By Paulette Rowe
Paysafe, Integrated and Ecommerce Solutions
Women around the world face an influx of obstacles in order to launch and sustain a career in any field. This notion holds especially true in the payments industry, where certain prejudices and unconscious biases permeate across many segments of our work.
Despite large amounts of progress the industry, and society at large, have made in recent years, work still needs to be done to make the workforce an inherently equitable and inclusive space where all women can thrive and grow in equal measure to their male counterparts.
For the payments industry to achieve true equality, it's time to address historically harmful attitudes that are often overlooked and consider what employees at all levels need to succeed.
Companies tout the progress they've made toward attaining gender equity, or representation; however, a concerning lack of women in senior-level roles across the industry persists. A 2021 report by the Fintech Diversity Radar found that women make up only 11 percent of all board members globally. In addition, just 5.6 percent of all fintech CEOs are women, and less than 4 percent of women hold the C-level roles of chief innovation or technology officer.
While it's important to call out women's lack of representation in many professional roles, it's just as crucial to address the subtle biases that exist, identifying what they are and providing initiatives to implement at the source. This is especially important in traditionally male-skewed functions, like finance and technology, along with key leadership roles, where significant gender gaps are common.
One of the most accessible ways to break down the gender barrier in payments is to raise awareness of where disparities exist. This includes addressing "affinity bias," or hiring/promoting people who are like ourselves in appearance, beliefs and background, as well as "benevolence bias," or limiting an individual's autonomy by making decisions for them, often intended to help, but done without consulting the individual in question.
One example of bias involves motherhood, where a conscious decision influenced by unconscious assumptions could result in a working mother receiving less encouragement and support to get to the next level in her career compared to a male colleague.
To reduce the risk of unconscious bias, like affinity or benevolence biases, we need to recognize it exists and pursue proactive strategies to challenge the assumptions behind them. An obvious place to start is to look at how your company structures its recruitment framework and the processes for selecting new talent. Flawed hiring systems and biases can hamper the entire talent funnel.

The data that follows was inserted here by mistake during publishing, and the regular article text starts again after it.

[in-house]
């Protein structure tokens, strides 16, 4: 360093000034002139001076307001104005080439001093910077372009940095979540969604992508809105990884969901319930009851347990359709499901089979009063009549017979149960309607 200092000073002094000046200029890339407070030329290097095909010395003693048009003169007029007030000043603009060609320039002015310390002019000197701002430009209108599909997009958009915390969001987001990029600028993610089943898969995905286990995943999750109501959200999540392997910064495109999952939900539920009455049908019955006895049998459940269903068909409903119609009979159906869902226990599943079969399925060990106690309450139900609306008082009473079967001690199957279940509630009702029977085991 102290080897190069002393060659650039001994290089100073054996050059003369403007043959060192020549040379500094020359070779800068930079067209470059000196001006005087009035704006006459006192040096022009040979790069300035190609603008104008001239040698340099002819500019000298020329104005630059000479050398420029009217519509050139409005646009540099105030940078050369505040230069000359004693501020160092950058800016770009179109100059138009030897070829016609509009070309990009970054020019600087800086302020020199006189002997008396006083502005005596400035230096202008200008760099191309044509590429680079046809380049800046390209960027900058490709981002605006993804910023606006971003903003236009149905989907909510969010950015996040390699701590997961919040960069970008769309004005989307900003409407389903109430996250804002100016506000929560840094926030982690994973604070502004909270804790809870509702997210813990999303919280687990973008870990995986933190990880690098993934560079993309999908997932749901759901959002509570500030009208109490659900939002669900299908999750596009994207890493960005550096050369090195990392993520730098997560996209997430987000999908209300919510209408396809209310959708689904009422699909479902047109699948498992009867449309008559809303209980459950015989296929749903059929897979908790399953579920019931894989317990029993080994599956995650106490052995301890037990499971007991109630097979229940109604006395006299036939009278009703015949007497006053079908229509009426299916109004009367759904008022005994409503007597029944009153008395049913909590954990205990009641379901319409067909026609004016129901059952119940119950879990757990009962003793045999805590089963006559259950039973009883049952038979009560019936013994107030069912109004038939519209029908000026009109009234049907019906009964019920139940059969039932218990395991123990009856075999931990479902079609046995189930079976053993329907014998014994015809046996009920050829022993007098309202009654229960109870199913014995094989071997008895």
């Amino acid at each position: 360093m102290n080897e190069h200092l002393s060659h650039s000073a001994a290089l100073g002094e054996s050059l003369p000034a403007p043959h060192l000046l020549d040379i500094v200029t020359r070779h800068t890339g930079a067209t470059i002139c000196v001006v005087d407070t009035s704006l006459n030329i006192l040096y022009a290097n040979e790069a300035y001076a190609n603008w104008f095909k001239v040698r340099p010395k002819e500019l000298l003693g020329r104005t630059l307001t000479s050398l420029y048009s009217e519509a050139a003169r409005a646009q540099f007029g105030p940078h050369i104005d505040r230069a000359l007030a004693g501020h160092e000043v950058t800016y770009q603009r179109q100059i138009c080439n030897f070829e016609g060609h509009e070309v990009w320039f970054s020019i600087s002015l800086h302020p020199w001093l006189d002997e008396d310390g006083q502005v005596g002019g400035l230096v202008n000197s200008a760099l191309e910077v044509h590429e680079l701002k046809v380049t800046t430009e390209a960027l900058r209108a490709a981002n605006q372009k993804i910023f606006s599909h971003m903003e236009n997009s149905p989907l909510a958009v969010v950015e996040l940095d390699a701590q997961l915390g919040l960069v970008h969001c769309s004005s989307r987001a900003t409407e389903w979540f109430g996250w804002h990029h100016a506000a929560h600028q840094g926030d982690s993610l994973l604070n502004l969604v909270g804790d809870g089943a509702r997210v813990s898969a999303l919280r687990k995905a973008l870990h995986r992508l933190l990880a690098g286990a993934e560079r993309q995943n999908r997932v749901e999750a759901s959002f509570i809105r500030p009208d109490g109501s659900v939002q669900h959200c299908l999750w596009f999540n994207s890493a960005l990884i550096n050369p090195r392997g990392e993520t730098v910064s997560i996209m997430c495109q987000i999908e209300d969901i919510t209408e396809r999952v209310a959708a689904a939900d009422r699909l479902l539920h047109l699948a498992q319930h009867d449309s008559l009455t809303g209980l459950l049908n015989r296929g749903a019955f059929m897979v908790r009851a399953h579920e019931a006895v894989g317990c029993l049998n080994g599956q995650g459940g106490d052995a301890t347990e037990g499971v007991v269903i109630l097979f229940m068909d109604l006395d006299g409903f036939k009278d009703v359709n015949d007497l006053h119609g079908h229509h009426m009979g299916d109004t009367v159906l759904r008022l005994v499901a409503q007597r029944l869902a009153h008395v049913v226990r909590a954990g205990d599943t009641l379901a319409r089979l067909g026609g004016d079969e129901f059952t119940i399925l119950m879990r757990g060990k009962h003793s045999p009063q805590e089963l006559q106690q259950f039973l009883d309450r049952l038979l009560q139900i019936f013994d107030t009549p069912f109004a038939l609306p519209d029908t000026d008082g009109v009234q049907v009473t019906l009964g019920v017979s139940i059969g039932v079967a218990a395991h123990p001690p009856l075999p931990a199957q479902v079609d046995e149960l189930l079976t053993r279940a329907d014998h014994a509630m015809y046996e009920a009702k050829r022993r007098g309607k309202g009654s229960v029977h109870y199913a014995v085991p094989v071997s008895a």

It's important to consider all aspects of the talent management process including not only how to attract, develop, promote and retain female talent, but also how to bring line managers along on the journey.
Initiatives rooted in supporting diversity, equity and inclusion and celebrations, like International Women's Day, do a great job of shining a spotlight on and drawing attention to the biases and specific challenges women in the payments industry experience today. While these are helpful, companies across the industry need to display their support and champion their female employees more than just once a year.
Recent research from the American Association of University Women shows the clear and present impacts of the gender pay gap, also touching on how career progression for women in the workforce is stunted by a number of factors, especially within high-earning industries, like payments.
These ideas give more weight to topics in the gender equity conversation, like the gender entitlement gap, or the fact that many women feel less entitled to ask for pay raises, promotions, professional support, and the ability to set healthy boundaries between work and home life, regardless of how well they are performing in their role.
Understanding that an entitlement gap exists is the first step. Closing the gap is about sharing stories and being honest enough to call out potential biases, including institutional policies and informal practices that perpetuate pay disparities and career outcomes for women. Employees also need to listen to the stories their colleagues share, establish themselves as allies in support of change and understand that everyone plays a crucial role, including at the executive level.
Enduring change doesn't happen in a day, but by working together we can start to move to a place in society where eliminating gender disparities becomes inherent and is no longer a marker of progressive policy—it's simply the norm, not an exception.
Payments is an incredibly exciting industry that employs and attracts a growing list of amazing female talent and leaders, but we're not near the home stretch. By coming together to recognize and identify the lack of representation, we can put more energy behind breaking through the barriers and creating an environment for women to thrive and bring the industry to new heights.
Paulette Rowe has led Paysafe's Integrated and Ecommerce Solutions (IES) division as its chief executive officer since January 2020. She has over 20 years' experience in the payments and financial services industries and has served in leadership roles at Facebook, Barclaycard, Royal Bank of Scotland and GE Capital. Connect with her on LinkedIn at www.linkedin.com/in/paulette-rowe-9832a223/.
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